East Midlands pioneers regional cyber threat response
Regional cyber threat prevention scheme expanded beyond public sector to include data sharing with local businesses
The East Midlands is expanding a pioneering regional cyber security scheme to allow both private enterprise and local authorities to collaborate with police, government and academics on sharing data to better prepare against potential threats to their operations.
The UK's Computer Emergency Response Team (CERT-UK) has worked with local law enforcement bodies to create the East Midlands "node" on the Cyber-security Information Sharing Partnership (CiSP) so both private and public sector organisations can anonymously or publically share details on cyber attacks.
With the East Midlands becoming the first of nine regionally-focused CiSP nodes to launch across England -through assistance from the Metropolitan Police's Regional Organised Crime Units (ROCUs) - private sector organisations in the area can now share data on cyber threats they are a facing with companies in the region.
CERT-UK said that after launching a CiSP node exclusively for local authorities and councils in May to allow organisations to better understand and protect themselves against compromising attacks, a separate focus had now commenced this month focused specifically on regional communities.
A CERT-UK spokesperson said that it had been important to create regional areas on CiSP so that any specific threats in areas of England can be shared more quickly and widely. It is also hoped the nodes will also allow information to be shared more widely with SMEs.
"Any information that a private sector body shares could be directly relevant to a public sector organisation for a variety of reasons (e.g. running the same software, having similar levels of staff understanding etc)," said the spokesperson. "Likewise, threat information public sector organisations are seeing can be just as useful to private companies."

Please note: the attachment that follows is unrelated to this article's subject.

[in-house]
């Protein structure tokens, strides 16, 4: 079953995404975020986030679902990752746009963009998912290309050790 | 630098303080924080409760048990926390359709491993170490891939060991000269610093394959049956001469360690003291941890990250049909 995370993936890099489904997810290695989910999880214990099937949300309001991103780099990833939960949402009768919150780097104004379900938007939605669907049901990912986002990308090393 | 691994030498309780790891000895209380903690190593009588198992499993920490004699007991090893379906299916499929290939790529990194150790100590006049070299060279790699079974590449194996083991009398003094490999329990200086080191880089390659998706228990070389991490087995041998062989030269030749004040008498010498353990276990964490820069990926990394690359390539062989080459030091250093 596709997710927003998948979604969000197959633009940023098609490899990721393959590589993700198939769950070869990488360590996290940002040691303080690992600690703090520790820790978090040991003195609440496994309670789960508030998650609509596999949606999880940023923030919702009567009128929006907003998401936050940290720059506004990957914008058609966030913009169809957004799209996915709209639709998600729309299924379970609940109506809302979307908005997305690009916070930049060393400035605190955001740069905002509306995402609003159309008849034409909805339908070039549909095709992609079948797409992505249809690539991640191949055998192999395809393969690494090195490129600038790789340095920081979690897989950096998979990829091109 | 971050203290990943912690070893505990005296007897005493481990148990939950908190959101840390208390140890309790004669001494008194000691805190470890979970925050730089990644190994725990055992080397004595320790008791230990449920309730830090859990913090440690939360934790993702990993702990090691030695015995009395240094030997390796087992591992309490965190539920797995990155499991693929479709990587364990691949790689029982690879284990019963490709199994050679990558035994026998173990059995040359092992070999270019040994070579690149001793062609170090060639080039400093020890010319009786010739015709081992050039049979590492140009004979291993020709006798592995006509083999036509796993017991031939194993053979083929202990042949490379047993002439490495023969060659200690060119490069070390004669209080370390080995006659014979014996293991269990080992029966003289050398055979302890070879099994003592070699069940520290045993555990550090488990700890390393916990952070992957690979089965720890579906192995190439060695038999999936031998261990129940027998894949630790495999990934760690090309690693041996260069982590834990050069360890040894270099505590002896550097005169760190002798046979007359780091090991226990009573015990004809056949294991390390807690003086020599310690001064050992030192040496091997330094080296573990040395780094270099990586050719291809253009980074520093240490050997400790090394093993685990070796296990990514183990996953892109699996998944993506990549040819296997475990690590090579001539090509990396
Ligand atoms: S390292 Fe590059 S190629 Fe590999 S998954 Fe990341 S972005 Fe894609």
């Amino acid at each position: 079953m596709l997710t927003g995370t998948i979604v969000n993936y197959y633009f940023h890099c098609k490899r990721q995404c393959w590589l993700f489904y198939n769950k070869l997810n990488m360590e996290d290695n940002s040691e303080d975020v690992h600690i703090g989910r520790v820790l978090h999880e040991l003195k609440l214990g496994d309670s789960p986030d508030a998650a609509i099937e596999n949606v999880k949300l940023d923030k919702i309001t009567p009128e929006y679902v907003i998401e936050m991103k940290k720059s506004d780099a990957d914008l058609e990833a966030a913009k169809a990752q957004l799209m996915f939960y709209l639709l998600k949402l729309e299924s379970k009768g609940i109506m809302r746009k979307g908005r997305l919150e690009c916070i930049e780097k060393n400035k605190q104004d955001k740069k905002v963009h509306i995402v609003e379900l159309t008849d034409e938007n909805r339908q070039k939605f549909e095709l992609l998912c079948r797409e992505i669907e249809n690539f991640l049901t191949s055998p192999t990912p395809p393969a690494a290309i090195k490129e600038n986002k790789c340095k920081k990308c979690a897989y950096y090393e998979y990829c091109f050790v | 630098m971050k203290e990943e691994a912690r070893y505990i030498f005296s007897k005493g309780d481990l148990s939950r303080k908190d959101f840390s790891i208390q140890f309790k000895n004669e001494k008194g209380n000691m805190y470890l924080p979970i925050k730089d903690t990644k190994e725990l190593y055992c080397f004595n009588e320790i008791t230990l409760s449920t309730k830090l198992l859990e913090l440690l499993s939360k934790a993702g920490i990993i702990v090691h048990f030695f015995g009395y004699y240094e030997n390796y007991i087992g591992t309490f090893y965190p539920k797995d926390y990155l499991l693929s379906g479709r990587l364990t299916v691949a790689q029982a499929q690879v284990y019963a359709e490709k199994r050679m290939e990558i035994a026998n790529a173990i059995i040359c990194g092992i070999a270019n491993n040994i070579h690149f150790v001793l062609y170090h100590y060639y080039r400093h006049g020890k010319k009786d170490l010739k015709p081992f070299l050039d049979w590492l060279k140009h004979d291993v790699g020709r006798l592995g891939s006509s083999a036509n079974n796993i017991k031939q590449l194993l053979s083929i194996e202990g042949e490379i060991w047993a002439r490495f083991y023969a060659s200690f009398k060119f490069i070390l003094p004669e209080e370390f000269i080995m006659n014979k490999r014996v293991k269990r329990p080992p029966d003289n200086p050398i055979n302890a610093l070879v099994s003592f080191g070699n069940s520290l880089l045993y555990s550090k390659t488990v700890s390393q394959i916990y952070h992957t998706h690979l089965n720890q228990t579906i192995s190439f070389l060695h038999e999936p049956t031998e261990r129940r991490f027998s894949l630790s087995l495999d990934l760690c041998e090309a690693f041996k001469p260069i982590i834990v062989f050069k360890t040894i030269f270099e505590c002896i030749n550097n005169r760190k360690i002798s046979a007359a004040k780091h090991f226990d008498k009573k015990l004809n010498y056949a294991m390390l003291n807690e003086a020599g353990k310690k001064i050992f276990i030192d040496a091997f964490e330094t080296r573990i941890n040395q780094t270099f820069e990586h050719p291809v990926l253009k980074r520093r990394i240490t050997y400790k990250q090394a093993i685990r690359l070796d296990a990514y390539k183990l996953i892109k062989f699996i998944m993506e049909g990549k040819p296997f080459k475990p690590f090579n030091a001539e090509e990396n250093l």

CERT-UK claimed that despite the potential admin challenges arising from trying to extend data sharing between different organisations, the launch and subsequent expansion of the regional CiSP node had gone relatively smoothly so far.
However, in inviting private sector organisations to share data on cyber threats they have faced, CERT-UK said it was looking at overcoming challenges in how guidance can be provided in forms relevant to both larger companies and small and medium-sized enterprises (SMEs).
"For an organisation with less understanding of cyber issues, guidance is provided in a more basic format. CiSP is trying to help SMEs adapt by giving them access to this information and tailoring it to their level of understanding in this way," said the spokesperson.
Deputy chief constable Peter Goodman, national cyber crime lead at the Association of Police Officers (ACPO) and head of the East Midlands ROCU said that with SMEs serving as the backbone of local and regional economies, it was vital to prepare the wider private sector for potential online threats.
"There is much that companies can do to protect themselves. We know that basic 'cyber hygiene' steps can prevent around 80% of cyber-attacks," he said. "Similarly, we know that companies who have experienced and successfully dealt with a cyber-incident have knowledge and advice that others will find invaluable."